I was not much impressed with the male protagonist, Parker. He is rather shallow – the king’s wolf, honest and ruthless but somewhat boorish – and his depth, if there is one, is well hidden. But I loved Susanna, the female lead of the story. The choice of a woman artist was interesting on the writer’s part, especially in the 16th century, when a mere female couldn’t be, as a rule, an independent artisan.
Occasionally, Susanna is so caught up in her painting she loses all tracks of time and surroundings. She is depicted as a talented artist and a strong personality, not a helpless maiden, and her courage is amazing. By insisting on being an artist, she defies tradition. Most courtiers (most people, actually) didn’t believe a woman could be a successful artist, neither in real life nor in this book, so Susanna has to constantly battle disdain and disbelief. Her contemplations on the subject and her frustration at not being universally accepted as an artist punctuate the narrative, but although I share the sentiments, I don’t think Susanna’s views are historically correct. The feminist movement didn’t develop until the late 19th century after all.
The extended epigraphs for every chapter were unnecessary, and their strange, old-fashioned wording made them stand out from the text, like a spattering of junk that should be swept out to clean up the novel. Besides, they were all too long. I didn’t read them beyond the first one. A famous writer (I think it was Elmore Leonard) once said that a writer should leave out the parts the readers tend to skip. These epigraphs qualify.
The ending let me down too. Throughout the novel, the heroes struggle. They win one encounter after another, but the final relief, the climax, is brought on not by their actions but by a death of someone who never appeared in the story in person. Like a wave of a magic wand: puff, and everyone is happy. I’m simplifying, of course, but not by much. I hate deus ex machina. In my opinion, such endings denote a lazy writer. The heroes should succeed on their own, otherwise their victory is hollow, and all their scrambling and pathos are for naught.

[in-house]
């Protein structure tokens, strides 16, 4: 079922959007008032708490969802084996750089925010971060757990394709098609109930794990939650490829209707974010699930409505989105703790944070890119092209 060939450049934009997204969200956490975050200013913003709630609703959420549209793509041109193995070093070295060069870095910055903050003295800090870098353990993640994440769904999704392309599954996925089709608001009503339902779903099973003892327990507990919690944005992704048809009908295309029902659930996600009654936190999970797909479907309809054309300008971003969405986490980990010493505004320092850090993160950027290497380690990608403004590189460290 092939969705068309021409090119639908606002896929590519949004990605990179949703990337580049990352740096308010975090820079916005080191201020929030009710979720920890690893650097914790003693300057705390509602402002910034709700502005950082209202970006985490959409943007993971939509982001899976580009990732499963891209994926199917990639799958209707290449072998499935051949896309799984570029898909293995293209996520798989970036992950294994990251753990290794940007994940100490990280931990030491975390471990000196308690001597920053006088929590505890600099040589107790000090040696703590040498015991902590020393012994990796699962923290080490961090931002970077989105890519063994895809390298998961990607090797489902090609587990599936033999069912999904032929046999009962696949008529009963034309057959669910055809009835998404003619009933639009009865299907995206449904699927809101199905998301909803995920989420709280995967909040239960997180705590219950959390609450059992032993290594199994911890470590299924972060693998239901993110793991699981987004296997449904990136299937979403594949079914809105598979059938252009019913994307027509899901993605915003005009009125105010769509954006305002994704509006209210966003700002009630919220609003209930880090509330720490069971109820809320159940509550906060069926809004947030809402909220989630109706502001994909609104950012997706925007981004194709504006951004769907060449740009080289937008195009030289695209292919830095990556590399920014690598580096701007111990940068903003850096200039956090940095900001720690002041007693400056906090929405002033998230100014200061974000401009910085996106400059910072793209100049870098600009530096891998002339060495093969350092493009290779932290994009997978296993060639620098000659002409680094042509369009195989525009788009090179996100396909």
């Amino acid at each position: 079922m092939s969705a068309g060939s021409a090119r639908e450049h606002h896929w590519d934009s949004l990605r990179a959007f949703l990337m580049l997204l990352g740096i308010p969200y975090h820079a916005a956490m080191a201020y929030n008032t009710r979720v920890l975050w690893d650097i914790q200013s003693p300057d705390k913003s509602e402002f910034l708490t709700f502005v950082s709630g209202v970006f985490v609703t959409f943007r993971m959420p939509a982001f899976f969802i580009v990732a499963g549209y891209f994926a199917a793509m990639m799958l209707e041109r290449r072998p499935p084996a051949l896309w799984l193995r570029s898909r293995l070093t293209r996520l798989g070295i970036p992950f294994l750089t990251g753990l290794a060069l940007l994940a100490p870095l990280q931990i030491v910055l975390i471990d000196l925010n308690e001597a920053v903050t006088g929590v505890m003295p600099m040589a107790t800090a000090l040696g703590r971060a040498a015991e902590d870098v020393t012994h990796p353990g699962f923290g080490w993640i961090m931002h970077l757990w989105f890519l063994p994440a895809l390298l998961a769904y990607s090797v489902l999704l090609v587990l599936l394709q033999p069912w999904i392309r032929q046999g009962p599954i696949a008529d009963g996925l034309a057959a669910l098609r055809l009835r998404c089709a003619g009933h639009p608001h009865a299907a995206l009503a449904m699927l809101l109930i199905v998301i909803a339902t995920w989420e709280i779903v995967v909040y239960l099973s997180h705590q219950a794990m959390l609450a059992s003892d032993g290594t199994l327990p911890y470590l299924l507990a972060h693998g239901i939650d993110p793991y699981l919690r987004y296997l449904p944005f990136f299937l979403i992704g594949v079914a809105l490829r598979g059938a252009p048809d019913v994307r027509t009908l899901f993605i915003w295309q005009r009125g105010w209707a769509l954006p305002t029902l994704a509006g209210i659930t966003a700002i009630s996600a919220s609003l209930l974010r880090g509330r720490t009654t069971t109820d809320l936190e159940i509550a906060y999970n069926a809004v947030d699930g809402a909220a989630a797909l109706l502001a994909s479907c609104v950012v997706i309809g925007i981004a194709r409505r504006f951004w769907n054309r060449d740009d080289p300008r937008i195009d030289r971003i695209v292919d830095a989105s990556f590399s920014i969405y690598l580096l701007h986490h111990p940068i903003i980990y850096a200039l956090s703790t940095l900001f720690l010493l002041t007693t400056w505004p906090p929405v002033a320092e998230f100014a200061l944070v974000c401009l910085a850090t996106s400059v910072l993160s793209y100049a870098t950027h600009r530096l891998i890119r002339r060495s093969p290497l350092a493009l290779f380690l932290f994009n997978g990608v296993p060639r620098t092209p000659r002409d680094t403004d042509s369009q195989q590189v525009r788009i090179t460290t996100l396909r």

The romantic line was also vexing, too abrupt and not altogether believable. The heroes first meet under critical conditions and immediately fall under attack. On almost every page, definitely in every chapter, arrows fly, and knives flash, but the protagonists still find the time to couple – a quickie, so to speak. No gradual building of a relationship, no getting-to-know each other. Just a flare of lust from the first moment, and then suddenly it is love.
Another objection of mine: the novel is supposed to be historical, but the epoch of Henry VIII is not really reflected in the story, nether does the mandated geographic locale, London, except for some street names and such. Everything that happened could’ve happened the same way in any fantasy or medieval setting. The timing of the action is just a writing on the wall – 1525 – a gauze-thin backdrop, painted with a few rough brushstrokes.
Despite the flaws mentioned above, I enjoyed this light romp of an adventure. I might read the next story of Susanna and Parker. One day, maybe, if the mood strikes.